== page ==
However, the continent’s unique demographic structure suggests that it may not be as affected by the epidemic as the rest of the world. In fact, globally, people over the age of 65 are the age group most likely to be complicated by the epidemic. In Africa, a very young continent, only 4% of the population belongs to this age group (20% in France, 16% in the United States and 11% in China). This will make Africa’s experience different from that of its aging European and Asian neighbors. Another factor of hope that has been repeatedly mentioned is the climate of the African continent, which will not be conducive to the spread of the virus. However, so far, this theory has not been supported by any data.

Moreover, the health crisis we are facing is not the only one that has affected the African continent in recent years. For example, since 2013, the Ebola epidemic has killed tens of thousands of Africans, providing crisis management experience for the affected countries. After discovering that Asia, Europe and the United States have been seriously affected by the virus, this may partly explain why many countries on the African continent have taken swift and severe measures, such as checking airport temperature, closing borders, closing airports, closing airports, closing airports, etc. Suspension of international flights or isolation measures. The virus spread rapidly in Europe before it really affected Africa, which is why some African governments responded highly to the crisis.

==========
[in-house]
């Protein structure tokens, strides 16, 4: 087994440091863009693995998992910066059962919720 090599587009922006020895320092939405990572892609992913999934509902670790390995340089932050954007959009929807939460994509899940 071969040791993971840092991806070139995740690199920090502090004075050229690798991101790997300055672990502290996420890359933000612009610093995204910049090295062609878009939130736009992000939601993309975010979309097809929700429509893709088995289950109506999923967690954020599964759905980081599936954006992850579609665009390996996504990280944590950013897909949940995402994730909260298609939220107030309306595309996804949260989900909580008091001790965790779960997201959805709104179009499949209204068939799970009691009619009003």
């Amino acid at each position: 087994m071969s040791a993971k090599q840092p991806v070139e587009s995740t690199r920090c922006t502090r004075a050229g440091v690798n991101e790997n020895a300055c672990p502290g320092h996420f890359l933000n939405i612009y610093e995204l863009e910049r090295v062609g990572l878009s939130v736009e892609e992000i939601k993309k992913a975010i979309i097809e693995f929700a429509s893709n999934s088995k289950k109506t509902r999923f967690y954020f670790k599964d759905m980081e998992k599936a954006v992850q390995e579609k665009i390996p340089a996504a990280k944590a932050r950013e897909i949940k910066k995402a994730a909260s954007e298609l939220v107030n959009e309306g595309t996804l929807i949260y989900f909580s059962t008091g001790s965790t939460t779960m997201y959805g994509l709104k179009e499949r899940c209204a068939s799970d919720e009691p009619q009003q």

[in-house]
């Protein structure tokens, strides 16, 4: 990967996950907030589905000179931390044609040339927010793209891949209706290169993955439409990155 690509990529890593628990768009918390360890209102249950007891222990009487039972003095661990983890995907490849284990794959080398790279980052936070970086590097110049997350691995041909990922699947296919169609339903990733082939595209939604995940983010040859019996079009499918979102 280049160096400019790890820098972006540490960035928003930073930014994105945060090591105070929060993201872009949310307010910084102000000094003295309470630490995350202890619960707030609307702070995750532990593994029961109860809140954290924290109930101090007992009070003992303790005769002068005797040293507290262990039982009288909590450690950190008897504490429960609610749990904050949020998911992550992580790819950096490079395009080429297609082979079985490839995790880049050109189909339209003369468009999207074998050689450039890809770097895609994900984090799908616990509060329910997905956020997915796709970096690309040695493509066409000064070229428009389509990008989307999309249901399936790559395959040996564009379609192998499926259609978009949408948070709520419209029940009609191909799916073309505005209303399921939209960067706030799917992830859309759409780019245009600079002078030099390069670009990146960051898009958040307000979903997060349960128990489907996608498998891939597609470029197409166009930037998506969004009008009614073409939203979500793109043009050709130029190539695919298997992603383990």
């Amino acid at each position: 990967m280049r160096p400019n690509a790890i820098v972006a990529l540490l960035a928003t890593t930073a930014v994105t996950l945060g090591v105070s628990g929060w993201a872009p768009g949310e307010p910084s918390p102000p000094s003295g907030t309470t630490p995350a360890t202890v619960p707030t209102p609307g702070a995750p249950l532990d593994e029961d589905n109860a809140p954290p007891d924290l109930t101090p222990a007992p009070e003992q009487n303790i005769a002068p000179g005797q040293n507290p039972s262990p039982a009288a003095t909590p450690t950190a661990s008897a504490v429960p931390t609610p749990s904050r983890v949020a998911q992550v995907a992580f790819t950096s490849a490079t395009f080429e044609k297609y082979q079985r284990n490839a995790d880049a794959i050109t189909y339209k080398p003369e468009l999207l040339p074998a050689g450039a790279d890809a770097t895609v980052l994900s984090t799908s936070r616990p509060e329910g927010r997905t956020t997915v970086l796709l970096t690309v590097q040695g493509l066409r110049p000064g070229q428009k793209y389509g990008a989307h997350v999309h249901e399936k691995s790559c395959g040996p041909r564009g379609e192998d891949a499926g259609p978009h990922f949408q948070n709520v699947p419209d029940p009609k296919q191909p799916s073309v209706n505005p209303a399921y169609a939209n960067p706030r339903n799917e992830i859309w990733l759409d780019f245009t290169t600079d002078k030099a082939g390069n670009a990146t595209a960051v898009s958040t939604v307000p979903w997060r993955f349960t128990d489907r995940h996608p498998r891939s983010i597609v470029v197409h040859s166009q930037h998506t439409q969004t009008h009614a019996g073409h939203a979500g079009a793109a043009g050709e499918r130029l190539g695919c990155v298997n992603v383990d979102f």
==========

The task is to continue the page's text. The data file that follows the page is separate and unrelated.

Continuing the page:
Some concerns

However, some inherent factors in the African continent hinder the implementation of certain preventive measures, which are of the same scale as those in Europe, Asia or the United States. Social distance is complex in a continent where nearly 200 million people live in crowded shantytowns or are used to living in harmony with their families. In addition, some Africans live in a water shortage environment, especially in remote urban areas, which makes simple (effective) gestures (such as washing hands regularly) difficult.

Finally, measures to limit the employment of citizens may endanger the survival of many people, since half of the population lives on less than $2 a day, has no savings or wealth, and the informal sector accounts for 85.8% of employment. It should also be noted that the large-scale spread on the continent is worrisome because it is estimated that the health systems of African countries are at different levels, but most of them are not able to cope. They lack not only medical staff, but also equipment, especially for the treatment of people living with HIV. Respirators are not enough for patients. The African continent, in particular, still faces treatable but in many cases fatal diseases: AIDS, tuberculosis and malaria. The burden of covid-19 on the medical system often hinders the treatment of these other diseases.

Economic issues